- Consolidate teamwork capabilities into a single window pane, centralizing chats, content sharing, collaborative whiteboard sessions, pictures, videos, presentations, and add rich graphic and vocal annotations.
- Conduct face‐to‐face meetings with team members even if you aren’t in the same room with them using multiparty video integration.
- Expand teams past the physical confines of your own organization to include remote employees, contractors and even partner or customer contacts, anywhere around the globe and on any device.
Cloud application integrations
Business application integration is critical to make sure that your systems are talking to one another. Having to switch between screens that require different passwords and transfer data between applications slows business down and destroys productivity.
In addition to basic email integration, your cloud communications solution should natively integrate with communications-enabled business processes (CEBP) and popular applications, like:
- Customer relationship management (CRM) suites, like Salesforce, Oracle Sales Cloud, Zoho and SugarCRM
- Microsoft Exchange and Gmail
- Microsoft Office 365
- Google Apps
- Other vertical business applications within healthcare, insurance, retail, or real estate as examples
Two approaches to extensibility include application programming interfaces (APIs) so customers can create custom integrations and packaged/supported integrations that have already been created (such as Salesforce.com).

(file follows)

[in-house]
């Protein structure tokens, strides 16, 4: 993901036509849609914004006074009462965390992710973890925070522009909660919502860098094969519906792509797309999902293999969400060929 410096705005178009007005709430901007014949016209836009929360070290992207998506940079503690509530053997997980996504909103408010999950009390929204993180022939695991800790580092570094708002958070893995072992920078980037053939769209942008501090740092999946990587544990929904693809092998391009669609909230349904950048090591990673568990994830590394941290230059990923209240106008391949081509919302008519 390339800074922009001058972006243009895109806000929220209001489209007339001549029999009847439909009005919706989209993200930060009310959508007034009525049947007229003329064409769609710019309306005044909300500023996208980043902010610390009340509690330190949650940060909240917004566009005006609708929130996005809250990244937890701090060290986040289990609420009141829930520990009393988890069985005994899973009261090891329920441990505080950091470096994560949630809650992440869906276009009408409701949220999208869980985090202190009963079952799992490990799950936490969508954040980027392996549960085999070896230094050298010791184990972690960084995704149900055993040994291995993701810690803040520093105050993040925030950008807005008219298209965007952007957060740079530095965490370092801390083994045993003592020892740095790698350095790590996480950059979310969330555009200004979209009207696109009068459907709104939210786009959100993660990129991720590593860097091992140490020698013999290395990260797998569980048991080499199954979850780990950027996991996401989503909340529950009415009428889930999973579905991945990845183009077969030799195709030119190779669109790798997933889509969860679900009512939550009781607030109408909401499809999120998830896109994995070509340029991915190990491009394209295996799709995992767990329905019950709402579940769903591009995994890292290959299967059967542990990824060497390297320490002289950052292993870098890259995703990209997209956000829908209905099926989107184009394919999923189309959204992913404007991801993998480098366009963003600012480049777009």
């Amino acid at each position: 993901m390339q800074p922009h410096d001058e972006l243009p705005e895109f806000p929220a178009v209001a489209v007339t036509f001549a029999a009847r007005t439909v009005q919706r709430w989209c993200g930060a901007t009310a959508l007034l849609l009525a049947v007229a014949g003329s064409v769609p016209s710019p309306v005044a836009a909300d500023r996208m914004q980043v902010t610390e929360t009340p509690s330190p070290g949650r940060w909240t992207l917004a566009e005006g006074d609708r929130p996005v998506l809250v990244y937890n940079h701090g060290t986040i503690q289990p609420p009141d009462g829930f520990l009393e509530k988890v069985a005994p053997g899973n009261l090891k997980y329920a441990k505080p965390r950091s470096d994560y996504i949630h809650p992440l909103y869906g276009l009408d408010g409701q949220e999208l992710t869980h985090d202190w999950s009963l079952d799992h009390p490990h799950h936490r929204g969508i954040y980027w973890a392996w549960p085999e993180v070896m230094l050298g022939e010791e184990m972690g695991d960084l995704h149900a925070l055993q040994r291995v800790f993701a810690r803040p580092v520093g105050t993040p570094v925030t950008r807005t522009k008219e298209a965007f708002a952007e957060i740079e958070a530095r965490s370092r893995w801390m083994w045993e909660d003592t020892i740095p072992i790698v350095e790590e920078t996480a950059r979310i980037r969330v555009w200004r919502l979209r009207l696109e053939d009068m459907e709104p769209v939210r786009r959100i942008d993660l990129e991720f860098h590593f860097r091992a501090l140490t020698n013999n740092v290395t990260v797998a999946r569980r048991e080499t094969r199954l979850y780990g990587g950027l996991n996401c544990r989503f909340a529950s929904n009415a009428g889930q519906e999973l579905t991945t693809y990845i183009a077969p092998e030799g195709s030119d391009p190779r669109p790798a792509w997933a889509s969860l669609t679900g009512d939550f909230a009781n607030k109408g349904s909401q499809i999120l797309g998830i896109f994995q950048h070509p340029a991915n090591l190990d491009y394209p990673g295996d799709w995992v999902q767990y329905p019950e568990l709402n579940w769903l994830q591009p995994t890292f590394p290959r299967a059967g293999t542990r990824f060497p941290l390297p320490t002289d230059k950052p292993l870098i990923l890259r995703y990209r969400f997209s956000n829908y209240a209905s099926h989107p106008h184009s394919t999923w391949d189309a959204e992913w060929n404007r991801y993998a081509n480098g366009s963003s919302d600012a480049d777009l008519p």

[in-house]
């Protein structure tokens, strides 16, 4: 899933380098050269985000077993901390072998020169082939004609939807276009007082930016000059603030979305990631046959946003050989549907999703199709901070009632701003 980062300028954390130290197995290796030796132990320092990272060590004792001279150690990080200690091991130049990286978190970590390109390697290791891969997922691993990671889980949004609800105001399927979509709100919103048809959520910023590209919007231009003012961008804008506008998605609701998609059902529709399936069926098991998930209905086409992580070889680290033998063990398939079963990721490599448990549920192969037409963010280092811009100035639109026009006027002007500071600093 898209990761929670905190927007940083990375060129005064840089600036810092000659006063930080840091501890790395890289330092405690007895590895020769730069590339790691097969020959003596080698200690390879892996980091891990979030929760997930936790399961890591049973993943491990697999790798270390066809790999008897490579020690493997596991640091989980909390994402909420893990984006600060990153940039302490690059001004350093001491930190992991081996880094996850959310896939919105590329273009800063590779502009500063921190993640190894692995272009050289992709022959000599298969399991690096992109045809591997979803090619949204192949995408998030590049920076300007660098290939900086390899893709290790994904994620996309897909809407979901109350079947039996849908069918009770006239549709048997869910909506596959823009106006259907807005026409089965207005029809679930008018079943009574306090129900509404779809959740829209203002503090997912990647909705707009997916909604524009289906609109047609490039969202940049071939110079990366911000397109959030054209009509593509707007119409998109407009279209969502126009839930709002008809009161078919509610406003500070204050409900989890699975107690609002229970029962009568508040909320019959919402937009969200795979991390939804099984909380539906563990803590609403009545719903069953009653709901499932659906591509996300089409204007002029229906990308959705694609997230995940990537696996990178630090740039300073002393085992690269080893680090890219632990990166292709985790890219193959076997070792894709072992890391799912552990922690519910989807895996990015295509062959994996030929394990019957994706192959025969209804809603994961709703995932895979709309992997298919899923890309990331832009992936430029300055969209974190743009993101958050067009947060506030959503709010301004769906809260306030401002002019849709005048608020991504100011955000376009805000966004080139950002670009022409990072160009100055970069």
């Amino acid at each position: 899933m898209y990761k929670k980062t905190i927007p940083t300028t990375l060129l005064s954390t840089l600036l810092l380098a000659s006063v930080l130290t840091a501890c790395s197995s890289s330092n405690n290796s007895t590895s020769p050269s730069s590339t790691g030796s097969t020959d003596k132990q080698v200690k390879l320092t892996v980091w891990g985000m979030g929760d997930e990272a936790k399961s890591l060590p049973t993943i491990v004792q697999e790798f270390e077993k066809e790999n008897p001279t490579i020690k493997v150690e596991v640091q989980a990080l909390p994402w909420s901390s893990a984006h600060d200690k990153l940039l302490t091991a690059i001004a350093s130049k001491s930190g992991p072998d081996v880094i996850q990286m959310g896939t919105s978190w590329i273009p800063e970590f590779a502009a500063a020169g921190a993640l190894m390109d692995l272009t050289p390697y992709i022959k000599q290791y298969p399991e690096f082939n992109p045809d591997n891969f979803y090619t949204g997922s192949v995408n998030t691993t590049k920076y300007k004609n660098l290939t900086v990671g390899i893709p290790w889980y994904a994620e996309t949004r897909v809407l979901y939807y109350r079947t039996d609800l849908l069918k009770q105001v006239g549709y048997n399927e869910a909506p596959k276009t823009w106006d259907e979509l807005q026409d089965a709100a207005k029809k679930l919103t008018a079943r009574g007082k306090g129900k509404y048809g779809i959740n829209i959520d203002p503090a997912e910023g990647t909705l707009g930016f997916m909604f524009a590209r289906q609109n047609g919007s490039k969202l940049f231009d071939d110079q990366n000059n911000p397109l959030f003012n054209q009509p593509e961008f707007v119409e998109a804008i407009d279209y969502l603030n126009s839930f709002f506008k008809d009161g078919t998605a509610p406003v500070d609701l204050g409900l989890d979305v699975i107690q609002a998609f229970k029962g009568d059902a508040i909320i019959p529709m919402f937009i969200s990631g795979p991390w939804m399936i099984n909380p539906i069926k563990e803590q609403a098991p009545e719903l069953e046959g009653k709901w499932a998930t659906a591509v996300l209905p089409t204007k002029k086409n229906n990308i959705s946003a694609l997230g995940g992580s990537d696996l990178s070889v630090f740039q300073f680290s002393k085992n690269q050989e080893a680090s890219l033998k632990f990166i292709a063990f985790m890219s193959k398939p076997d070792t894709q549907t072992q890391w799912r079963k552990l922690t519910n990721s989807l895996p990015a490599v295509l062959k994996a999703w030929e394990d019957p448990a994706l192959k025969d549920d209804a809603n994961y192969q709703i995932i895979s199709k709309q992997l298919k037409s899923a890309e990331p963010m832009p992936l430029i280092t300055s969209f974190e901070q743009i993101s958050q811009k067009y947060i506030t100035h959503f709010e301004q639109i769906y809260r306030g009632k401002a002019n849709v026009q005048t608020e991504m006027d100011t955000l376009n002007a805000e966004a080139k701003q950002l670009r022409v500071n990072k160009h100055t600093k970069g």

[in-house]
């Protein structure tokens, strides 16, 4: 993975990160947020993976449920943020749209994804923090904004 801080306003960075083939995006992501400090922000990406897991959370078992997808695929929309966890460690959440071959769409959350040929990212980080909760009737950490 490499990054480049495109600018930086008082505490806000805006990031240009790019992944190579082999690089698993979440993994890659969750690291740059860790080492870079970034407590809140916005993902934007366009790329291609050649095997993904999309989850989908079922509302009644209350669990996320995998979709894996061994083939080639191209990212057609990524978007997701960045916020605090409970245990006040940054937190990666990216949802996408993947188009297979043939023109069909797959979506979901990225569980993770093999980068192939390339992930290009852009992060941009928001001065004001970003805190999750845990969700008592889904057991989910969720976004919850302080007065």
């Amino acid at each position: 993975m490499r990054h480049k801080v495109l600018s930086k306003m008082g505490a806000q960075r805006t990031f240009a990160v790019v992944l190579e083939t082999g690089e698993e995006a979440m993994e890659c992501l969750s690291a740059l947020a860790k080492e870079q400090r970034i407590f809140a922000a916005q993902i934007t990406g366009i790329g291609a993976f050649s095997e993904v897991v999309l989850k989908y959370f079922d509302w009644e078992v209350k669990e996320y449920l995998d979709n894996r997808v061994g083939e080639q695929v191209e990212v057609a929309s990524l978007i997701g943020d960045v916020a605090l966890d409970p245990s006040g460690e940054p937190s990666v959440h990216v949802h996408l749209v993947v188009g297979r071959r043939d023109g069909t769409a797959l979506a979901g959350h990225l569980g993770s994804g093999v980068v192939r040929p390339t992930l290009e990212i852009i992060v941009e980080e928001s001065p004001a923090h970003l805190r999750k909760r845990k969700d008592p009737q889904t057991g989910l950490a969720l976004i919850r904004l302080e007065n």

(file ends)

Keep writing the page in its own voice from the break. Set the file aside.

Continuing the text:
Contact center functionality in the cloud
Not every business has a formal contact center, but every business can benefit from contact center functionality.
Regardless of the terminology (customer specialist, sales agent or support representative) your business has a need to route incoming calls efficiently, while effectively measuring customer service metrics.
Contact center functionality is a key benefit of unified communications. With the cloud, businesses of any size can enjoy the advanced features of a contact center without the upfront costs. The ultimate customer experience starts with key contact center functionality, like:
- Skills‐based automated call distribution (ACD): Skills-based ACD helps your business optimize resources by helping you handle a large number of incoming customer calls with a minimal number of skilled agents, sales primes or support reps. A skills‐based ACD system routes incoming calls to the longest idle agent within a specific agent skills group. If no agents are available, calls are queued and forwarded to an agent when one becomes available.
- First call resolution: Create multiple skill groups that prioritize and route calls to the most appropriately skilled agent based on pre‐defined skill proficiency levels. This ensures each call gets to the best available resource to meet the customer’s needs. Agents appearing in more than one skill group may be assigned a different skill proficiency level for each group.
- Monitor and manage: Real‐time and historical reporting provides contact center supervisors with the information they need to manage resources efficiently and optimize response times. Identify problem areas, analyze trends in performance and make informed decisions.
- Remote agents: Optimize business processes by providing home‐based and remote workers with complete access to ACD voice and data capabilities.
Cloud communications pricing
Prices tend to be fairly competitive among cloud communications providers and can be difficult to compare due to different bundling options. Focus on the features and functionality that your business needs—and remember that price isn’t everything.
There’s tremendous value in flexibility. You should give extra consideration to a cloud service provider that provides flexible pricing, like allowing you to purchase individual features and licenses – or bundled features and groups of licenses – and scale up or down as your business needs change.
Security and compliance in cloud communications systems